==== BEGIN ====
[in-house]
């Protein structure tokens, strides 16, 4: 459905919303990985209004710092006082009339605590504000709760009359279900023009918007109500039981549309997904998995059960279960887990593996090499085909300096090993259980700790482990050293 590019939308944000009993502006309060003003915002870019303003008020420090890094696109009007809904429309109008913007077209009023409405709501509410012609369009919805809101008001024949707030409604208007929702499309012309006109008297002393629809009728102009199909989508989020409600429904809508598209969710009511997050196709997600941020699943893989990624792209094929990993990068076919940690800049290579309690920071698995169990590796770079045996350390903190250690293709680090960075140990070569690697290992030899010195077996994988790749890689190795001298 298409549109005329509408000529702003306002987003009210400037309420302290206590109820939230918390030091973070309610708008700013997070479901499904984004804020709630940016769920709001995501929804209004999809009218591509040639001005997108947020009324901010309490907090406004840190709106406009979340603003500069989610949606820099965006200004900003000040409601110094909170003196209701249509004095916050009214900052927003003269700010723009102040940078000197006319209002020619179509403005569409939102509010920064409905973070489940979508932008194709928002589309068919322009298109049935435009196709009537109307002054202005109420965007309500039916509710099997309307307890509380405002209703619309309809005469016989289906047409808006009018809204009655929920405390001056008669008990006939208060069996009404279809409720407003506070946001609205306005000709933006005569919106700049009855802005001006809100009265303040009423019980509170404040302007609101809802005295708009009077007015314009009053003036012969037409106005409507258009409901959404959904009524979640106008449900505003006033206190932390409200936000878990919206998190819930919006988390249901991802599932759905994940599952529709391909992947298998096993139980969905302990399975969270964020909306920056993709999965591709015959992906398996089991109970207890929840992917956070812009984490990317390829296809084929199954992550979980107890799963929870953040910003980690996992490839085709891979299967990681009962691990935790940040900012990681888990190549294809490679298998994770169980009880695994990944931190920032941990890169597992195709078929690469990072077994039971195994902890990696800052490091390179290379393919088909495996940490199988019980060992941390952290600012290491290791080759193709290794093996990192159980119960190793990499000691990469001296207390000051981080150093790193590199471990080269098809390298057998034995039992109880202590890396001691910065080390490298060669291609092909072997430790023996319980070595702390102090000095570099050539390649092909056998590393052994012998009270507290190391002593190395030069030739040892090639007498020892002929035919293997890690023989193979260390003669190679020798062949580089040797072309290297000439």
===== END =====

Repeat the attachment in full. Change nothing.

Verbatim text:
[in-house]
């Protein structure tokens, strides 16, 4: 459905919303990985209004710092006082009339605590504000709760009359279900023009918007109500039981549309997904998995059960279960887990593996090499085909300096090993259980700790482990050293 590019939308944000009993502006309060003003915002870019303003008020420090890094696109009007809904429309109008913007077209009023409405709501509410012609369009919805809101008001024949707030409604208007929702499309012309006109008297002393629809009728102009199909989508989020409600429904809508598209969710009511997050196709997600941020699943893989990624792209094929990993990068076919940690800049290579309690920071698995169990590796770079045996350390903190250690293709680090960075140990070569690697290992030899010195077996994988790749890689190795001298 298409549109005329509408000529702003306002987003009210400037309420302290206590109820939230918390030091973070309610708008700013997070479901499904984004804020709630940016769920709001995501929804209004999809009218591509040639001005997108947020009324901010309490907090406004840190709106406009979340603003500069989610949606820099965006200004900003000040409601110094909170003196209701249509004095916050009214900052927003003269700010723009102040940078000197006319209002020619179509403005569409939102509010920064409905973070489940979508932008194709928002589309068919322009298109049935435009196709009537109307002054202005109420965007309500039916509710099997309307307890509380405002209703619309309809005469016989289906047409808006009018809204009655929920405390001056008669008990006939208060069996009404279809409720407003506070946001609205306005000709933006005569919106700049009855802005001006809100009265303040009423019980509170404040302007609101809802005295708009009077007015314009009053003036012969037409106005409507258009409901959404959904009524979640106008449900505003006033206190932390409200936000878990919206998190819930919006988390249901991802599932759905994940599952529709391909992947298998096993139980969905302990399975969270964020909306920056993709999965591709015959992906398996089991109970207890929840992917956070812009984490990317390829296809084929199954992550979980107890799963929870953040910003980690996992490839085709891979299967990681009962691990935790940040900012990681888990190549294809490679298998994770169980009880695994990944931190920032941990890169597992195709078929690469990072077994039971195994902890990696800052490091390179290379393919088909495996940490199988019980060992941390952290600012290491290791080759193709290794093996990192159980119960190793990499000691990469001296207390000051981080150093790193590199471990080269098809390298057998034995039992109880202590890396001691910065080390490298060669291609092909072997430790023996319980070595702390102090000095570099050539390649092909056998590393052994012998009270507290190391002593190395030069030739040892090639007498020892002929035919293997890690023989193979260390003669190679020798062949580089040797072309290297000439």